Firstly, it is not suggested that gendered domination cannot be or generally is not inflicted by lower-class men in public settings. The threat of physical violence by men of all classes pervades the social interactions of women in workplaces, markets, and homes. Women facing these threats are entirely justified in accessing law enforcement irrespective of the status of the perpetrator in question. Despite their relative power concerning lower-class persons, privileged women can find access to law enforcement to be strenuous and harassing.
Secondly, in the present patriarchal setting, women’s accounts of threats and abuse must be believed, the popular narrative that women are “habitual liars” or regularly falsify minor disputes as “harassment” is false and regressive. The purpose presently, however, is to account for the causes of the distortion and appropriation of progressive concerns of “safety” for achieving classist objectives which would be both wrong and contrary to the interests of the women’s movement broadly conceived.
The media conversation surrounding issues of women’s safety over the last several decades has persisted with the creation of the classist profile of a rapist. Through selective coverage and a distinct pattern in the framing of debates, he is presented as a ragged manual labourer who typifies conservative rural backwardness ill at ease with the “modern women” in the city.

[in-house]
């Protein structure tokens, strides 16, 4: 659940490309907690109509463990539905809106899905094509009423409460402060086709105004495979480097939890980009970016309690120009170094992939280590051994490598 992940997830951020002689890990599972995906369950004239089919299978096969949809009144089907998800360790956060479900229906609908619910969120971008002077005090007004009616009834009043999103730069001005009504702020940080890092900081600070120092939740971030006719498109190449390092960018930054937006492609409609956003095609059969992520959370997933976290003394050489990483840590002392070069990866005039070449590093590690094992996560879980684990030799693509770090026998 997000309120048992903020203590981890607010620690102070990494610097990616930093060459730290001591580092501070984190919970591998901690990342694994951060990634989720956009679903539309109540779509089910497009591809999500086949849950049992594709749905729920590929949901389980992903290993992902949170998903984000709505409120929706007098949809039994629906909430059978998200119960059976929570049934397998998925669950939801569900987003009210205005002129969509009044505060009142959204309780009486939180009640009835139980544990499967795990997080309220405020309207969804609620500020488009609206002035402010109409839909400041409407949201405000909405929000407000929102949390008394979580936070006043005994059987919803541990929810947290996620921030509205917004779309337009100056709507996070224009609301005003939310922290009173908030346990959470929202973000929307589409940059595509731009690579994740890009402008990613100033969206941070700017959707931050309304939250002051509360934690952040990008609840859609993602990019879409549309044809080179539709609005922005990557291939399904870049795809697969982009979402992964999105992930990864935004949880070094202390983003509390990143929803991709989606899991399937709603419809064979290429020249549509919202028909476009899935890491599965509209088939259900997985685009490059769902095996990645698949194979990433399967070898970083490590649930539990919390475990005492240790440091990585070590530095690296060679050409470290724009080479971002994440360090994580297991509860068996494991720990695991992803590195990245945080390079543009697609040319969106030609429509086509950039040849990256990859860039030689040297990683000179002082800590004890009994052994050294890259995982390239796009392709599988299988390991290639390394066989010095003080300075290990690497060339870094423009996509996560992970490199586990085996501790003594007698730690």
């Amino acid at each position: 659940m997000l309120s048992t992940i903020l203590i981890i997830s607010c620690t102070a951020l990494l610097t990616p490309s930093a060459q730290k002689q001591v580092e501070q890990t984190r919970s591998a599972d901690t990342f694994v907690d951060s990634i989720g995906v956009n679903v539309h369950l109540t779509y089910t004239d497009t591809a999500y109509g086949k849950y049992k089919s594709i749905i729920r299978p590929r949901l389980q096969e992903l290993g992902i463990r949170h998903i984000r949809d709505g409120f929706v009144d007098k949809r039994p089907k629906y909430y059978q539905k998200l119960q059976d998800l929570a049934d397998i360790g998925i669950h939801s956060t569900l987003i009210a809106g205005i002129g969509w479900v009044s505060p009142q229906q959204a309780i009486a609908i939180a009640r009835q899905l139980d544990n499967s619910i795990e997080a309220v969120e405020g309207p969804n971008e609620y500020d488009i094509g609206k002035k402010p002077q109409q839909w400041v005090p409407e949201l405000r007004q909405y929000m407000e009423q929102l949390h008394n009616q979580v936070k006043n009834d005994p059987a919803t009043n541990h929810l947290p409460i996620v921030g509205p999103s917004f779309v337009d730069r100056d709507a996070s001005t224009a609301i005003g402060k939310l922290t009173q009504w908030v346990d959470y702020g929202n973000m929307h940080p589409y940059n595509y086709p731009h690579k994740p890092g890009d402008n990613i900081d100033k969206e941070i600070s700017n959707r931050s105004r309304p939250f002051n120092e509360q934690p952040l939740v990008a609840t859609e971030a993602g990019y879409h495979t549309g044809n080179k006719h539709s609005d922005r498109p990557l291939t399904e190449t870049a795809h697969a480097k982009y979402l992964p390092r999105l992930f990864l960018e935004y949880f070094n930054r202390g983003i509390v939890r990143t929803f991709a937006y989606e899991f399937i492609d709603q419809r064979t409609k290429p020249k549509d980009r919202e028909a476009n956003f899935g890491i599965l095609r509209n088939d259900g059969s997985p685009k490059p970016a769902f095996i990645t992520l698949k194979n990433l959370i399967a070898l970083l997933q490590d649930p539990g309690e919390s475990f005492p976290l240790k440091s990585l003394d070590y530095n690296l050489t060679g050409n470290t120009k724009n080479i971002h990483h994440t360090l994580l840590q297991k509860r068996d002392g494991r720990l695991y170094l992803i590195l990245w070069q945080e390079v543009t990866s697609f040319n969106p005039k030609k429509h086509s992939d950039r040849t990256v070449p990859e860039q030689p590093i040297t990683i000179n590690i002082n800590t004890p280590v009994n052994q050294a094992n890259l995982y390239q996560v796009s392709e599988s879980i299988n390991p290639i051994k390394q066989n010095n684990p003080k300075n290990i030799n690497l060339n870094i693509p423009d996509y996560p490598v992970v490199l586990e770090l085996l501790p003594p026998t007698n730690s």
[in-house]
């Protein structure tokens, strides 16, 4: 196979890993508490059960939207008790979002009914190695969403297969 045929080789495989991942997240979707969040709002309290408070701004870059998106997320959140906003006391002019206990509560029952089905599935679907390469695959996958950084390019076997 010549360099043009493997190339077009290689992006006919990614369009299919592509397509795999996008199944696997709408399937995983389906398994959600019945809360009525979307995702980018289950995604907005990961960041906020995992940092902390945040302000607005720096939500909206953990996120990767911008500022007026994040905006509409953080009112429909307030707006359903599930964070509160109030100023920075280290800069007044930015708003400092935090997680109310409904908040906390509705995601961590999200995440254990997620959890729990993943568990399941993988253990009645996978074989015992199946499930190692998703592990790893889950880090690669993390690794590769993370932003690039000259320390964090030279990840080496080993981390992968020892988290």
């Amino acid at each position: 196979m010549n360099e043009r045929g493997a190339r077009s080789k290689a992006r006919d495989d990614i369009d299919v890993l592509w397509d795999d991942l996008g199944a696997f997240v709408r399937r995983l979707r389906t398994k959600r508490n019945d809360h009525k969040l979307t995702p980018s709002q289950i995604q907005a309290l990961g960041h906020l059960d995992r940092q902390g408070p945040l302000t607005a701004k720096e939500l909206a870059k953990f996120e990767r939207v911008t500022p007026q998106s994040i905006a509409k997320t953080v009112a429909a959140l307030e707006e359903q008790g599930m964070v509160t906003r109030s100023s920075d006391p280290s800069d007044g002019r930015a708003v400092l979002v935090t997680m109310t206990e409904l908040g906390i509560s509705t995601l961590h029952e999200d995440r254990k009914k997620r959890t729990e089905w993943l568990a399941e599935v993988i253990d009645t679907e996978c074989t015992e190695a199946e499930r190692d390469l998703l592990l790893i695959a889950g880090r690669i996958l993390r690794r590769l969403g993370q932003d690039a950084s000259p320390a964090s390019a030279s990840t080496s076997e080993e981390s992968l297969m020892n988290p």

The dark street corner is conceived of as the site of rape and the “aspirational” working woman is judged as the primary target. These presumptions have seldom been explicitly acknowledged (that would undermine their potency) but pervade middle-class sensibility. Sexual assaults committed by privileged men are ignored, as are those committed against lower-class women because they fall outside this framing device.
Despite studies showing that these categories account for a large proportion of sexual assaults, they receive little public attention because they lack the saleability of the “clash of civilisations” narrative that the middle-class public is ready to lap up given its general contempt for the “troublemaking” lower class.
This is a dangerous stereotyping, not only does it efface the stories of a majority of victims of sexual assault (often the most vulnerable), but it presents rape as a “culture problem” of India’s most disadvantaged communities. Migrant labourers are seen to personify incurable civilisational rottenness that has to be policed and disciplined for the protection of “liberated” women (never mind the women they share their homes with).